Worst cholera outbreak since 2017 affecting children in Congo: UNICEF

DRC reported more cholera cases in the first seven months of 2023 than all of 2022

By Madhumita Paul
Published: Monday 21 August 2023
Photo: iStock

Since 2017, conflict and displacement in the eastern Democratic Republic of the Congo (DRC) has gone up and due to this, the country's children are facing the worst cholera crisis, the United Nations Children’s Fund (UNICEF) said. 

Cholera cases are under-reported globally. An estimated 2.9 million cases and 95,000 deaths occur annually. It is endemic in several parts of DRC, with about 189,000 cases reported every year. 

In 2017, various parts of Congo, including the capital Kinshasa, have been affected by cholera, with almost 55,000 cases and more than 1,100 deaths.

There have been at least 31,342 suspected or confirmed cholera cases and 230 deaths, many of them children, in the first seven months of 2023 across DRC, said UNICEF. 

This is much more than the total of 18,403 suspected cases of cholera in the entire year or 12 months in 2022. With the rise in cholera cases spread across 19 of the 26 provinces last year, DRC was stated as a statistically significant contributor to the global epidemiology of cholera.

The province of North Kivu was the worst-affected. It has seen more than 21,400 confirmed or suspected cholera cases in 2023. This included more than 8,000 children under five, according to the ministry of public health, DRC.

In all of 2022, the province had recorded 5,120 cases, with 1,200 for children under five years.

On December 14, 2022, a cholera epidemic was officially declared by the governor of the province of North Kivu.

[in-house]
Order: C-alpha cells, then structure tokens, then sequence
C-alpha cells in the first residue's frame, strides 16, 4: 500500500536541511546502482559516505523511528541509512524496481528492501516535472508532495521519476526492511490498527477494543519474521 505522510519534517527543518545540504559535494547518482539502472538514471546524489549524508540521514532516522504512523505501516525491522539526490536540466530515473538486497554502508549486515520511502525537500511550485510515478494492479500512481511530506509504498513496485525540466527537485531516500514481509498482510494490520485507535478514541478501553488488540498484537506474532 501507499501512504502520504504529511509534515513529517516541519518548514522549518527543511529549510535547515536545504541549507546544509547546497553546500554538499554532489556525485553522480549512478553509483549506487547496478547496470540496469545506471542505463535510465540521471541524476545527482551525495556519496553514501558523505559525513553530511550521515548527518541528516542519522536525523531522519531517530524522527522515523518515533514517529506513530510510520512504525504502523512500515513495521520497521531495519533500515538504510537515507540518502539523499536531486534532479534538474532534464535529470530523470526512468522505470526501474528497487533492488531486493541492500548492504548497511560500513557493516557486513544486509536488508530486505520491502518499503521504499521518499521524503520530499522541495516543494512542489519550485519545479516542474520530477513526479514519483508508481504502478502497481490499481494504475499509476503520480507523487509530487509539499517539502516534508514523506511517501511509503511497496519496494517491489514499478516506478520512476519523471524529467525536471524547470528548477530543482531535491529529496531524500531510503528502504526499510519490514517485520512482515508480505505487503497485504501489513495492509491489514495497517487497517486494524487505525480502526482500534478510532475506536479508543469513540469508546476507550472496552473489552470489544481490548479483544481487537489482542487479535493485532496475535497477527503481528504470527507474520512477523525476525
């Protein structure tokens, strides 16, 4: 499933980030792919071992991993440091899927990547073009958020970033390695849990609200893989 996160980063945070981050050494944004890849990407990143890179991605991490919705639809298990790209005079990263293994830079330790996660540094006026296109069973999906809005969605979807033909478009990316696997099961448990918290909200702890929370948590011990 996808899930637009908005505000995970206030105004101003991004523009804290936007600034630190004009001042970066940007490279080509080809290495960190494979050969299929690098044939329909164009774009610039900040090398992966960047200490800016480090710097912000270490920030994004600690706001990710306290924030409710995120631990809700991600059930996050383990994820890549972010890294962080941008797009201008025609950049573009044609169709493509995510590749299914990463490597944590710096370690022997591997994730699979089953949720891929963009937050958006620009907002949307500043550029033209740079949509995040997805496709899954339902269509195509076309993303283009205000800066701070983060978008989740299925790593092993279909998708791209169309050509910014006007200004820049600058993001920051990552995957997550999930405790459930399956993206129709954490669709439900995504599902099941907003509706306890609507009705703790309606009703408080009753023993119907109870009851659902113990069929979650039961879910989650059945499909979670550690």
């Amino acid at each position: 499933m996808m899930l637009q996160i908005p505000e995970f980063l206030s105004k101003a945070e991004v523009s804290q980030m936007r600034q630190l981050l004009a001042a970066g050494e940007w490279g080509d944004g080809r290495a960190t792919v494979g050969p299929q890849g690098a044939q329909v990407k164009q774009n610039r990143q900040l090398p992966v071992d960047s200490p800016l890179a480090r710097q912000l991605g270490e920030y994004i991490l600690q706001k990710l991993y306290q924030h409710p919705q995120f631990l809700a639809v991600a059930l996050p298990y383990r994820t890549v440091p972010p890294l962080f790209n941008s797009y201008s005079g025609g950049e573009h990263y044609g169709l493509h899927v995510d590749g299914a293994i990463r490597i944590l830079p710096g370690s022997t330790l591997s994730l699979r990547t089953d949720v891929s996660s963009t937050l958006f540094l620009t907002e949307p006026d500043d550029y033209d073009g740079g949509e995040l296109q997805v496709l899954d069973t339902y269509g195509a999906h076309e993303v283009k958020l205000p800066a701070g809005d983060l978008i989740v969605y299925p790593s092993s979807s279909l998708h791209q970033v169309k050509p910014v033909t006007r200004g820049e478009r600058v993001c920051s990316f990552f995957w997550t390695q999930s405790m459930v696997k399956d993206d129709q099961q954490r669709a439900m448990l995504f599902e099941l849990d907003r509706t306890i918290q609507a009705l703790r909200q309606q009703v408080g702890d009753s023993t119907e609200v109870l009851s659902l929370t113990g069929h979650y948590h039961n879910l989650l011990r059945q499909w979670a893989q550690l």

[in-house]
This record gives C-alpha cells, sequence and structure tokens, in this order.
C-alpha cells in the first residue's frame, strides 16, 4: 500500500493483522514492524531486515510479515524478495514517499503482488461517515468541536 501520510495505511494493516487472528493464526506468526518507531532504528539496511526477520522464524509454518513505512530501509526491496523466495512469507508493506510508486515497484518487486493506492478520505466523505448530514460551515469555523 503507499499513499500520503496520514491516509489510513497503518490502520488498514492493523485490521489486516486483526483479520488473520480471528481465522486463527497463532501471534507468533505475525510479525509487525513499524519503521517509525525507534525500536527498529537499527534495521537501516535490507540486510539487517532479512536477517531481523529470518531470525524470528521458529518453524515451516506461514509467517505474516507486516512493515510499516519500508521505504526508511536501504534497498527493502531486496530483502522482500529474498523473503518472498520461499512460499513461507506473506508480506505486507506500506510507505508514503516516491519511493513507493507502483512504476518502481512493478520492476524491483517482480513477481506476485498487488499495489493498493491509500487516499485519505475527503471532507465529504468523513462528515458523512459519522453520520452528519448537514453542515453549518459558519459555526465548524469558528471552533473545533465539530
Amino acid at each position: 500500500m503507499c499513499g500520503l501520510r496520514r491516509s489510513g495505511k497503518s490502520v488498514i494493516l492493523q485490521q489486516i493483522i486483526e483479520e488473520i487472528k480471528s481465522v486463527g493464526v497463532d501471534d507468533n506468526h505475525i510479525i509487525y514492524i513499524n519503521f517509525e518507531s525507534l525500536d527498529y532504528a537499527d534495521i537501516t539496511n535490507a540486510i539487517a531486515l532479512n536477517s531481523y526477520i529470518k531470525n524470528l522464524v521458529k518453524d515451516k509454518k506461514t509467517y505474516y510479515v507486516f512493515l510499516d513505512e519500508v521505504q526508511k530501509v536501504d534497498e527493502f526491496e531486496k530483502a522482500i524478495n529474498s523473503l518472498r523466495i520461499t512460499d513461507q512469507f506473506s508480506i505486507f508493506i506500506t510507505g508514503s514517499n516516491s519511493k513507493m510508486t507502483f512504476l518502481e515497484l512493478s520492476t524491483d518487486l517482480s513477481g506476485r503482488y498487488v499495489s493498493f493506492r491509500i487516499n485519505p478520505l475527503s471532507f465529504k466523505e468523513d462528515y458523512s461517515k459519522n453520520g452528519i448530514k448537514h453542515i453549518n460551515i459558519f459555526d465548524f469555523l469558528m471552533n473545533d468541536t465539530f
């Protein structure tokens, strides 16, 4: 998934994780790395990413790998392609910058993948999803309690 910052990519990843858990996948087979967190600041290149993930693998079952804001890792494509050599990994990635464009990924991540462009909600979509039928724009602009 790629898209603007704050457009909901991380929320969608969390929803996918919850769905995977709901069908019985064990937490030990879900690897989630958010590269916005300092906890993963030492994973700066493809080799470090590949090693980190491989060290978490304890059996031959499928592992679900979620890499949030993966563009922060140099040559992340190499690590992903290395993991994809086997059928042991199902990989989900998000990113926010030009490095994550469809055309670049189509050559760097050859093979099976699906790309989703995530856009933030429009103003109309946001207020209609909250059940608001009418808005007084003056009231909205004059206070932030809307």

Shameza Abdulla, UNICEF DRC Senior Emergency Coordinator, based in Goma said:

If urgent action is not taken within the next months, there is a significant risk that the disease will spread to parts of the country that have not been affected for many years. There is also the danger it will continue to spread in displacement sites where systems are already overwhelmed and the population — especially children — is highly vulnerable to illness and — potentially — death. Displaced families have already been through so much.

6.3 million displaced internally 

More than 6.3 million people have been internally displaced in DRC — the highest in Africa. As many as 1.5 million people, including over 800,000 children, were displaced in the country's eastern provinces North Kivu, South Kivu and Ituri provinces since January 2023, said UNICEF.

The overcrowded displacement camps have become the breeding grounds for cholera transmission. 

Cholera is mainly linked to insufficient access to safe drinking water and inadequate sanitation. 

Investigations by the ministry of public health in May and June in households with cholera cases in North Kivu’s four biggest hotspots found that 62-99 per cent of cholera-affected households were families that had been displaced this year. 

The survey also showed that families living in cholera hotspots faced multiple other health risks, including malnutrition and lack of access to prenatal care and vaccinations.

To combat this emergency, UNICEF has called for $62.5 million to enhance its prevention and response activities to cholera and water, sanitation and hygiene (WASH) crisis for the next five months. It seeks to reach 1.8 million people, including 1 million children.

Currently, just 9 per cent of the funds have been raised, signaling a dire need for international support.

Subscribe to Daily Newsletter :

Comments are moderated and will be published only after the site moderator’s approval. Please use a genuine email ID and provide your name. Selected comments may also be used in the ‘Letters’ section of the Down To Earth print edition.